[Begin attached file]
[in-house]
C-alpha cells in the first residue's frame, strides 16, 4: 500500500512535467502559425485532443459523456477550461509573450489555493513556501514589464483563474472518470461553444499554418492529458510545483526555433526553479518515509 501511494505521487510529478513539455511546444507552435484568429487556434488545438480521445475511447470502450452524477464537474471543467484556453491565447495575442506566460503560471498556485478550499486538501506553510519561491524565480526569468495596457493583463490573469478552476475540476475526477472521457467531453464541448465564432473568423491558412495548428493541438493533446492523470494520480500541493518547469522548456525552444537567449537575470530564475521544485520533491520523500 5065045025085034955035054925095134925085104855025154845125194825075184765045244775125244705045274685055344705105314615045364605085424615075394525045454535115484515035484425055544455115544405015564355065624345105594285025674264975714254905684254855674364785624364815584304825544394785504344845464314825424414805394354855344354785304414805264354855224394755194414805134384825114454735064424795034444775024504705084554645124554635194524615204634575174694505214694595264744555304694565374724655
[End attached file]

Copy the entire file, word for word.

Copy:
[in-house]
C-alpha cells in the first residue's frame, strides 16, 4: 500500500512535467502559425485532443459523456477550461509573450489555493513556501514589464483563474472518470461553444499554418492529458510545483526555433526553479518515509 501511494505521487510529478513539455511546444507552435484568429487556434488545438480521445475511447470502450452524477464537474471543467484556453491565447495575442506566460503560471498556485478550499486538501506553510519561491524565480526569468495596457493583463490573469478552476475540476475526477472521457467531453464541448465564432473568423491558412495548428493541438493533446492523470494520480500541493518547469522548456525552444537567449537575470530564475521544485520533491520523500 5065045025085034955035054925095134925085104855025154845125194825075184765045244775125244705045274685055344705105314615045364605085424615075394525045454535115484515035484425055544455115544405015564355065624345105594285025674264975714254905684254855674364785624364815584304825544394785504344845464314825424414805394354855344354785304414805264354855224394755194414805134384825114454735064424795034444775024504705084554645124554635194524615204634575174694505214694595264744555304694565374724655